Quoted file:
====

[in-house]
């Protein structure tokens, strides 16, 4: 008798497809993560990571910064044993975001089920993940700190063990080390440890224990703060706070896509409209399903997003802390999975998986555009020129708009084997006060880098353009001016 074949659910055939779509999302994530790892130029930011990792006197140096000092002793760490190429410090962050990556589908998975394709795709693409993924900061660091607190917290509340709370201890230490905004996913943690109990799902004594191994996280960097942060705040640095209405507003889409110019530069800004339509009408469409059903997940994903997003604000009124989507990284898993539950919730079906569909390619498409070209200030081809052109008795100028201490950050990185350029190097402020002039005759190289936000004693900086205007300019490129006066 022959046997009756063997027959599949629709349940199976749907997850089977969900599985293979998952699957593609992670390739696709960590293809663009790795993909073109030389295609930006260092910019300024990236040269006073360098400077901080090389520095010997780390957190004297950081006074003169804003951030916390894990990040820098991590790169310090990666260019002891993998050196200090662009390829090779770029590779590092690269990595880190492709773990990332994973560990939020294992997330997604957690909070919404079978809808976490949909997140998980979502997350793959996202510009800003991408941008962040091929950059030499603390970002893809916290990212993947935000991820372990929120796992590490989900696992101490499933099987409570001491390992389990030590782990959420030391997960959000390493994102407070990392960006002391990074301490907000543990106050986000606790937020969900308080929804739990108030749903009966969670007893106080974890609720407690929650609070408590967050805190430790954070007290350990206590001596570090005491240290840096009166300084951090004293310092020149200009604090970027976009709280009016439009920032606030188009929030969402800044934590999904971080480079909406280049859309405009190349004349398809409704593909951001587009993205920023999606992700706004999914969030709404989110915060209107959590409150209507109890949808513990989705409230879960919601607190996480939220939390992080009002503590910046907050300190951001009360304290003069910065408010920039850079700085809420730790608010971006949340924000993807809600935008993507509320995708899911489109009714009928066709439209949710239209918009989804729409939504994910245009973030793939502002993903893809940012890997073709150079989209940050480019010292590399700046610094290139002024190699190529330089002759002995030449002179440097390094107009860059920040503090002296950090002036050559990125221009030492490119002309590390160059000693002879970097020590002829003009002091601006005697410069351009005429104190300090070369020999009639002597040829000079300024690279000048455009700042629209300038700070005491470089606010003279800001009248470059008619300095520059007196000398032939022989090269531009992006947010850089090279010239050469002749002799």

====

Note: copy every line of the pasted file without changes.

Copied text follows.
[in-house]
């Protein structure tokens, strides 16, 4: 008798497809993560990571910064044993975001089920993940700190063990080390440890224990703060706070896509409209399903997003802390999975998986555009020129708009084997006060880098353009001016 074949659910055939779509999302994530790892130029930011990792006197140096000092002793760490190429410090962050990556589908998975394709795709693409993924900061660091607190917290509340709370201890230490905004996913943690109990799902004594191994996280960097942060705040640095209405507003889409110019530069800004339509009408469409059903997940994903997003604000009124989507990284898993539950919730079906569909390619498409070209200030081809052109008795100028201490950050990185350029190097402020002039005759190289936000004693900086205007300019490129006066 022959046997009756063997027959599949629709349940199976749907997850089977969900599985293979998952699957593609992670390739696709960590293809663009790795993909073109030389295609930006260092910019300024990236040269006073360098400077901080090389520095010997780390957190004297950081006074003169804003951030916390894990990040820098991590790169310090990666260019002891993998050196200090662009390829090779770029590779590092690269990595880190492709773990990332994973560990939020294992997330997604957690909070919404079978809808976490949909997140998980979502997350793959996202510009800003991408941008962040091929950059030499603390970002893809916290990212993947935000991820372990929120796992590490989900696992101490499933099987409570001491390992389990030590782990959420030391997960959000390493994102407070990392960006002391990074301490907000543990106050986000606790937020969900308080929804739990108030749903009966969670007893106080974890609720407690929650609070408590967050805190430790954070007290350990206590001596570090005491240290840096009166300084951090004293310092020149200009604090970027976009709280009016439009920032606030188009929030969402800044934590999904971080480079909406280049859309405009190349004349398809409704593909951001587009993205920023999606992700706004999914969030709404989110915060209107959590409150209507109890949808513990989705409230879960919601607190996480939220939390992080009002503590910046907050300190951001009360304290003069910065408010920039850079700085809420730790608010971006949340924000993807809600935008993507509320995708899911489109009714009928066709439209949710239209918009989804729409939504994910245009973030793939502002993903893809940012890997073709150079989209940050480019010292590399700046610094290139002024190699190529330089002759002995030449002179440097390094107009860059920040503090002296950090002036050559990125221009030492490119002309590390160059000693002879970097020590002829003009002091601006005697410069351009005429104190300090070369020999009639002597040829000079300024690279000048455009700042629209300038700070005491470089606010003279800001009248470059008619300095520059007196000398032939022989090269531009992006947010850089090279010239050469002749002799």